Note: This article was originally written on April 8, 2020. It was revised on April 15, 2020 to reflect new developments. The situation continues to change by the day. As always, our advice is to keep checking the websites of state and federal agencies as well as major payers.
Hospitals inundated with patients seeking testing and treatment for COVID-19 are also bracing for financial challenges. Legislation and regulatory rulings at the federal and state level could help to calm the waters, but hospitals will need to proceed carefully and intentionally to make sure that they don’t experience a wave of denials after the virus recedes. Most importantly, hospitals should try to maintain their normal billing, coding, and documentation practices as much as possible under the extraordinary circumstances.
- Background: New policies aim to offset financial impact of declining revenue and rising costs
The COVID-19 pandemic sweeping across the United States threatens hospitals’ bottom lines on multiple fronts, as reported by the Healthcare Financial Management Association (HFMA). First, as hospitals have been forced to cancel up to 75 percent of their elective procedures, they have lost a major source of revenue, with Moody’s reporting that “postponed services alone are likely to reduce hospital revenue by 25 percent to 40 percent a month on average.” At the same time, hospitals are experiencing price spikes for medical supplies and equipment needed to treat COVID-19 as demand skyrockets.
The Coronavirus Aid, Relief, and Economic Security (CARES) Act, recently passed by Congress and signed into law by the president, includes a provision that will increase Medicare payments for COVID-19 cases by 20%. Even with this change, however, one analysis projects that hospital may lose $1,200 on average for each COVID-19 case. Fortunately for hospitals, the CARES Act includes other provisions designed to make up for the budgetary shock of COVID-19, including advance payments from Medicare, a temporary suspension of the Medicare sequester and the Medicaid Disproportionate Share Hospital (DHS) cuts, and, most significantly, a $100 billion fund to compensate providers for lost revenue or increased costs due to COVID-19.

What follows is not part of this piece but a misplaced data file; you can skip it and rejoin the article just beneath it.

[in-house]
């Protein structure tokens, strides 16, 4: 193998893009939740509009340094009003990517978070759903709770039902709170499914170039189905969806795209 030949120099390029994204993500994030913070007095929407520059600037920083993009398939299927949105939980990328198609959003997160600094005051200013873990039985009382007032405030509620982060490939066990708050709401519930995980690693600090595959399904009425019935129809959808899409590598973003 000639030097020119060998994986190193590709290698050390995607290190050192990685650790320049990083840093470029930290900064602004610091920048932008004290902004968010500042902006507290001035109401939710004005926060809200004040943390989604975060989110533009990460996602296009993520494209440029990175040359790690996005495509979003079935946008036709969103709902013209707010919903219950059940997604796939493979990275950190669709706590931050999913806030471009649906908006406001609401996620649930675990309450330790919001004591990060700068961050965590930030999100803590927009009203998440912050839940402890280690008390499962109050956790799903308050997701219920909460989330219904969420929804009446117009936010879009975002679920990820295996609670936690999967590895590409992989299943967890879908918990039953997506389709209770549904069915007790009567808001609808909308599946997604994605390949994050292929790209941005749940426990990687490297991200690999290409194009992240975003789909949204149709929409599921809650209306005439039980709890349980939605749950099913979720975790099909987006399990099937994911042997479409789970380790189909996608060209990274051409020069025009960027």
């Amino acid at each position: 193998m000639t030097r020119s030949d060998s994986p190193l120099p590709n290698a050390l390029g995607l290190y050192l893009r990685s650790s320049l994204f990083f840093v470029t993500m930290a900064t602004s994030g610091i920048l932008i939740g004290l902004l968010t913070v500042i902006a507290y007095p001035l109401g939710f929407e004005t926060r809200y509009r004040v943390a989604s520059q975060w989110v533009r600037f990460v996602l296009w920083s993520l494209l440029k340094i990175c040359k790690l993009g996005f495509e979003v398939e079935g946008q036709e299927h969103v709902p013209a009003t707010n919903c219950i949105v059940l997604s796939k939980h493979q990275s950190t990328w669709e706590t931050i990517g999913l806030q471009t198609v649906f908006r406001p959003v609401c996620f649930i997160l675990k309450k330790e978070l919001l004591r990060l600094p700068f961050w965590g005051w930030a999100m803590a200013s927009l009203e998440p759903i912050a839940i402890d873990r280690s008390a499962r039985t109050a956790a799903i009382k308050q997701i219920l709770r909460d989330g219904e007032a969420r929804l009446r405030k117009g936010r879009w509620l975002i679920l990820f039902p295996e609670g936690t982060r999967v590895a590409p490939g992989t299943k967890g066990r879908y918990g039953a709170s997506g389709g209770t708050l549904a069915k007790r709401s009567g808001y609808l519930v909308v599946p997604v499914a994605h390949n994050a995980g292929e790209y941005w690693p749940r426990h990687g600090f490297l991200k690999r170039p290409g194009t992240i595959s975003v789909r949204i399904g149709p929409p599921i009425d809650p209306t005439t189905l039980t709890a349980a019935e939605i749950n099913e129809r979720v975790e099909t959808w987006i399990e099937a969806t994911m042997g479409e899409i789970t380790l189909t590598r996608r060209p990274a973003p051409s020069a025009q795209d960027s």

As of April 10, CMS has distributed the first installment of $30 billion in relief funding to hospitals in proportion to their share of fee-for-service Medicare funding, with subsequent rounds to be allocated to hospitals that face greater financial challenges due to the impact of COVID-19 in their area, lower shares of Medicare payment, and higher rates of Medicaid and uninsured patients. Separately, under the CARES Act’s Accelerated and Advance Payment Program, CMS had delivered $51 billion to hospitals and other providers as of April 9. Meanwhile, several health plans, including UnitedHealthcare and CareFirst BlueCross BlueShield, have joined CMS in offering accelerated or advance payments to hospitals.
In addition to the legislative changes embodied in the CARES Act, the Centers for Medicare and Medicaid Services (CMS) have announced a slew of regulatory changes intended to help hospitals boost their capacity in order to accommodate the surge of patients. Hospitals may now transfer patients to approved non-hospital spaces, such as dormitories and hotels, and bill for inpatient care in these alternative settings. Some hospitals have explored partnerships to reopen previously closed hospitals. Hospitals may also partner with ambulatory surgery centers (ASCs) and freestanding emergency departments (EDs) to take their patients and bill as part of the hospital. Finally, hospitals are able to be paid for telehealth in a broader range of settings than was previously permitted.
States have also moved to offer financial assistance to hospitals during the crisis. In Maryland, where hospital rates for all payers are regulated by the state, the Health Services Cost Review Commission (HSCRC), has allowed hospitals to temporarily raise their rates.
- Potential Problems: Unanswered questions about how to bill, code, and document under the new policies